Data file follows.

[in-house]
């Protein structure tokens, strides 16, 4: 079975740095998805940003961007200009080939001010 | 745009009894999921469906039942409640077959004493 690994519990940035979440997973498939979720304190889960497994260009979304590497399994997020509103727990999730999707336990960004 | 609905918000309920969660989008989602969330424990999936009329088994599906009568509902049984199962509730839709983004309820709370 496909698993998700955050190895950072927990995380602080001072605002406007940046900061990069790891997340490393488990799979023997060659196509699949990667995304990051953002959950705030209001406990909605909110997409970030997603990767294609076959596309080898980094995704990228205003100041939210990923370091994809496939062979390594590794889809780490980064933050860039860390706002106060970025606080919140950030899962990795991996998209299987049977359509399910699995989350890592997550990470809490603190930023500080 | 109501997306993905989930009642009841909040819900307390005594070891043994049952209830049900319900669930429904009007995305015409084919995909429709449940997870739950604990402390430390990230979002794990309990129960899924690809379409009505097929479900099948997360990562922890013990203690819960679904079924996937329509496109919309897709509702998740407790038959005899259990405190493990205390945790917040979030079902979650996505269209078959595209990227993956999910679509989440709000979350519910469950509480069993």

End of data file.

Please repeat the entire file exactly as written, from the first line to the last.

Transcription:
[in-house]
């Protein structure tokens, strides 16, 4: 079975740095998805940003961007200009080939001010 | 745009009894999921469906039942409640077959004493 690994519990940035979440997973498939979720304190889960497994260009979304590497399994997020509103727990999730999707336990960004 | 609905918000309920969660989008989602969330424990999936009329088994599906009568509902049984199962509730839709983004309820709370 496909698993998700955050190895950072927990995380602080001072605002406007940046900061990069790891997340490393488990799979023997060659196509699949990667995304990051953002959950705030209001406990909605909110997409970030997603990767294609076959596309080898980094995704990228205003100041939210990923370091994809496939062979390594590794889809780490980064933050860039860390706002106060970025606080919140950030899962990795991996998209299987049977359509399910699995989350890592997550990470809490603190930023500080 | 109501997306993905989930009642009841909040819900307390005594070891043994049952209830049900319900669930429904009007995305015409084919995909429709449940997870739950604990402390430390990230979002794990309990129960899924690809379409009505097929479900099948997360990562922890013990203690819960679904079924996937329509496109919309897709509702998740407790038959005899259990405190493990205390945790917040979030079902979650996505269209078959595209990227993956999910679509989440709000979350519910469950509480069993």